The V(i)llage and the University of Utah’s STEM outreach program are working together to inspire African American students to pursue a future career in the fields of science and technology.
Students from surrounding high schools and participants in the V(i)llage visited campus on the Feb. 8 to learn about unique programs that the U offers in science, medicine and engineering. Students were given a tour of campus by faculty and learned about what it’s like to go to college. Some professors gave interactive presentations including Dr. Anthony Butterfield who had a canon that shot smoke rings.
In 2011, only 6 percent of STEM workers were black, which is just over half of the 11 percent of African-Americans in the workforce. Of all recipients of STEM bachelor degrees in 2013, only 7.6 percent were black while only 4.5 percent of STEM doctorate degree recipients were black. The V(i)llage teamed up with STEM U because they want students of color to begin to realize their potential in STEM fields.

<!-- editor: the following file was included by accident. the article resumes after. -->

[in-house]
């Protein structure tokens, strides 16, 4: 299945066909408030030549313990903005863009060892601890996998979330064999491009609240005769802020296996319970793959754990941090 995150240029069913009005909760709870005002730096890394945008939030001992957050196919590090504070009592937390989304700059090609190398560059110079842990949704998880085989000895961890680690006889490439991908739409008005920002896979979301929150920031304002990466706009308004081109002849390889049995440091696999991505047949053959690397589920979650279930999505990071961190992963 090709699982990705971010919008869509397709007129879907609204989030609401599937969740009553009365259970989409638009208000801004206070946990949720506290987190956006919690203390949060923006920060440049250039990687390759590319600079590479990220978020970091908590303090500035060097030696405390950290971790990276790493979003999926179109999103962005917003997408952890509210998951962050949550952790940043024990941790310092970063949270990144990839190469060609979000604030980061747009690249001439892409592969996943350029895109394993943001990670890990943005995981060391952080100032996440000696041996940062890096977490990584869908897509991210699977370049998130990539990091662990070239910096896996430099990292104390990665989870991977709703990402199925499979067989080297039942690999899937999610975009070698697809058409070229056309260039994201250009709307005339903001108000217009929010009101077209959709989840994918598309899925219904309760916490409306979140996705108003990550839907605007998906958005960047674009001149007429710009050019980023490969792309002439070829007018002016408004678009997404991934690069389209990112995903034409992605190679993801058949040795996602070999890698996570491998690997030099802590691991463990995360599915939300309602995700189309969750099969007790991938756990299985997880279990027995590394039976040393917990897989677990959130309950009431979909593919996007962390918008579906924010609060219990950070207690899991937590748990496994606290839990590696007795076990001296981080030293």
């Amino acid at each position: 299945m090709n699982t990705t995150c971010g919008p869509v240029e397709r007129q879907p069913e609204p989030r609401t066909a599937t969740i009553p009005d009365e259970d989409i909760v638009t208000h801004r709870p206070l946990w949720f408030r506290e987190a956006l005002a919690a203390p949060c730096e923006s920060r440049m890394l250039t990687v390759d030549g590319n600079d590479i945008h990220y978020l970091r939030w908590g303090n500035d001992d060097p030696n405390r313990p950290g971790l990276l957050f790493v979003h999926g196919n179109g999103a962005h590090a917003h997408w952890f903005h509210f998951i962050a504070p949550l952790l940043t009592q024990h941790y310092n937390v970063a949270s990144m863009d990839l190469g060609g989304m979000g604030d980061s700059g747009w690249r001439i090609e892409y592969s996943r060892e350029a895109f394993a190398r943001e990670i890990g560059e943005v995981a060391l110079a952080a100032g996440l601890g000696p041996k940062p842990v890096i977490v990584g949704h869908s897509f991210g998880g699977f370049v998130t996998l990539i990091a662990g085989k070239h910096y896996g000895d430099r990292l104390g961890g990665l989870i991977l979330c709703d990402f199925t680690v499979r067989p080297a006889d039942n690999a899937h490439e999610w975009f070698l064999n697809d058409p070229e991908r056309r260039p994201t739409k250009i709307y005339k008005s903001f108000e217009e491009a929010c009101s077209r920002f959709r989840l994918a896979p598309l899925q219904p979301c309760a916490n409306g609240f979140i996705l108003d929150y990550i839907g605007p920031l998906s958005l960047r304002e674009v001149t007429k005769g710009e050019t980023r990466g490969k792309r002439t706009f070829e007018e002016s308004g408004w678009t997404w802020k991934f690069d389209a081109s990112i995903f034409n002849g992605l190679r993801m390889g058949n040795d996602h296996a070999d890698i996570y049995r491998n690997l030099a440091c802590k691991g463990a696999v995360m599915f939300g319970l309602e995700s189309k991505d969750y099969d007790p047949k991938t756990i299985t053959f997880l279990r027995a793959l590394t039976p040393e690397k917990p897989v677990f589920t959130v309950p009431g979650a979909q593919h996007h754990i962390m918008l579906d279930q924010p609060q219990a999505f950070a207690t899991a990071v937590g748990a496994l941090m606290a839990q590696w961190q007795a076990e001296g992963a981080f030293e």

The V(i)llage was established in 2013 by Dr. Bryan K. Hotchkins and Nedra L. Hotchkins, who envision a “global society where young people authentically express themselves while accessing a quality education that is culture-centered, digitally relevant and leadership-based.”
Studies conducted in rural and suburban areas have shown that youth of color experience identity-based exclusion, which can lead to depression and lower academic performance because of feelings of exclusion and a decreased sense of belongingness.
The V(i)llage takes a unique perspective in their attempts to educate youth and help them to foster the attributes of a leader. Participants are encouraged to live by the motto, “Think Positionality,” which challenges students to consider their position in everyday circumstances.
With a heightened awareness of position, students of color will clearly know and recognize racial injustice and other forms of discrimination when they witness it in their own lives others’. The V(i)llage aims to inspire both youth and adults to raise their voice when they see instances of injustice while urging them to act as future leaders and to provide society with solutions.
The V(i)llage now operates in 14 schools in Utah, with post-program research finding that “The V(i)llage participants experience a positive holistic impact.”